Homegrounds is reader-supported. When you buy via the links on our site, we may earn an affiliate commission at no cost to you. Learn more.

Best Coffee for Aeropress UK: Great Beans for A Quick Brew

So you own an Aeropress. Congratulations, you’re partway to a delicious cup of coffee. Now don’t veer off course by using the wrong coffee beans.

Almost any flavour and style of coffee can taste great brewed in the AeroPress, but make sure you choose high-quality beans. We’ve got six great picks for you, guaranteed to suit any taste.

Top Pick
Balance Coffee San Lorenzo Colombia

Balance Coffee San Lorenzo Colombia

These 100% Arabica beans come from the Narino growing region in the west of Colombia. Here you’ll find the community of San Lorenzo, which grows excellent coffee thanks to the high altitudes, rich volcanic soil and many unique microclimates.

How to Choose the Best Coffee for Aeropress Brewing

The Aeropress’s strong yet smooth shots of concentrated coffee make it an excellent brewing method for a variety of coffee roasts and flavours (1). Every decision you make to buy good coffee beans should be well-thought out, but the Aeropress is versatile, meaning there is more room for error when choosing:

One of the greatest things about this iconic brewing device is its versatility.

In fact, you can even make espresso or cold brew with an AeroPress. So choosing the best coffee for your Aeropress largely depends on personal taste. But there are a few general guidelines that can help you make the right selection. Read on for our top tips.

Watch our fun video on making espresso with an Aeropress:

How bold do you want your Aeropress coffee?

The Aeropress coffee maker brews a strong cup of coffee that shares characteristics with both espresso and drip coffee. So it works well with any roast level.

Aeropress coffee maker

Light roasts are often complex and acidic, with fruity and floral flavours, and the Aeropress is an excellent choice for capturing their subtleties. In contrast, dark roasts have bolder flavours and a heavier body. Importantly, they’re great for a clean brew that results from Aeropress’s paper filter.

According to its inventor, brewing a dark roasted beans with the Aeropress makes an excellent basis for a latte or cappuccino (2).

The vast majority of espresso is consumed in milk-based drinks, and the taste of a latte made with an espresso machine vs an AeroPress is pretty similar.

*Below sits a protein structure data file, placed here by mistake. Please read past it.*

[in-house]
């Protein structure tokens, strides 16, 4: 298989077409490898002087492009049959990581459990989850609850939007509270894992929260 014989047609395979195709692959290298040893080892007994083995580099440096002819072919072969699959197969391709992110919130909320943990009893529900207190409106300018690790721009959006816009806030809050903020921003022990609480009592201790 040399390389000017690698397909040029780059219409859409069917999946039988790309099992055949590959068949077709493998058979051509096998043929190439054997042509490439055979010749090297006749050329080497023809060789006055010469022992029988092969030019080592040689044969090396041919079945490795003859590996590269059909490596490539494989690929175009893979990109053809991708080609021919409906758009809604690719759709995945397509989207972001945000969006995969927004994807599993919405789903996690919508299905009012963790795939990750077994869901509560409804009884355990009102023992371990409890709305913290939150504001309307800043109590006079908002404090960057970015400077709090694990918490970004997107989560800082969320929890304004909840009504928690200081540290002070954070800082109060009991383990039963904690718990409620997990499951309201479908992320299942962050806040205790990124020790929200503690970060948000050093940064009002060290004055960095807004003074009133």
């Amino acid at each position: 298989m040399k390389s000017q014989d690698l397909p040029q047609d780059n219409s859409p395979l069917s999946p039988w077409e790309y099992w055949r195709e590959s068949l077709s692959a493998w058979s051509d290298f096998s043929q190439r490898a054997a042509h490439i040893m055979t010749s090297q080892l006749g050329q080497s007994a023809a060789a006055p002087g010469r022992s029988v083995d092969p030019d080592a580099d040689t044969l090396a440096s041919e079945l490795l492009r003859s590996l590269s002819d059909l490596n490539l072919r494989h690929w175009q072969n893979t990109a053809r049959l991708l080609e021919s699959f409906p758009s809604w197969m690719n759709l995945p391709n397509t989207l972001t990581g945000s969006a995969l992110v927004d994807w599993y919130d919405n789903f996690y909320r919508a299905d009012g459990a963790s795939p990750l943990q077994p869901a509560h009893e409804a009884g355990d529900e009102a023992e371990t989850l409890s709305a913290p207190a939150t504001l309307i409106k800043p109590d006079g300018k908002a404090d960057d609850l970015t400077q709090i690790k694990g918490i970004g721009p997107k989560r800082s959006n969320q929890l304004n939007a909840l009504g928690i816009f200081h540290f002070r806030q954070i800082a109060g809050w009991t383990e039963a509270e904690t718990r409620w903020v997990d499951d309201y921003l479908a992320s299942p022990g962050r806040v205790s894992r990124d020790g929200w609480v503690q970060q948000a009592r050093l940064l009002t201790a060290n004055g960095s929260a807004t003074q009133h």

If you habitually drink drip coffee, consider opting for a lighter roast than usual, as the Aeropress’s strong brew can be overwhelming.

Aeropress coffee maker

Understand coffee origins and flavour when choosing

One of the best characteristics to seek out in coffee beans for the Aeropress is balance. A balance between bright, fruity flavours, and dark smoky flavours, between acidity and bitter-sweetness, between a heavy body and a clean cup.

Certain growing regions are mainly known for this trait. If you prefer richer flavours of chocolate and nuts, look for beans from South and Central America. If you love brighter fruit flavours, consider Ethiopian beans.

Here’s our simple video guide on this popular brewing method:

Avoid pre-ground coffee where possible

Buying whole coffee beans and grinding them yourself is always the best choice for fresh-tasting coffee. But it’s particularly important when using the Aeropress.

It uses a grind that’s finer than drip coffee but coarser than espresso, which makes it challenging to get right without doing it yourself.

If you need to buy pre-ground coffee, be prepared to experiment with hot water infusion time for the perfect extraction. Make sure to pick the right grind size as well.

The Aeropress will work with ALL flavours

Because of Aeropress’s versatility, it works with nearly any flavour profile. You don’t need to adjust your tastes to suit the brewer; you just need to buy quality coffee beans, whether you want a rich chocolatey brew or a bright, fruity cup.

Did you know you can also make a cold brew with it? Watch the video below:

Top 6: Best Coffee for Aeropress

Now that you know what to look for in the best coffee beans for Aeropress, here are six top choices. Whether you love light roasts, dark roasts, or just a great bargain, there’s sure to be one for you.

Image Product Details
Best Overall Best Overall Balance Coffee San Lorenzo Colombia Balance Coffee San Lorenzo Colombia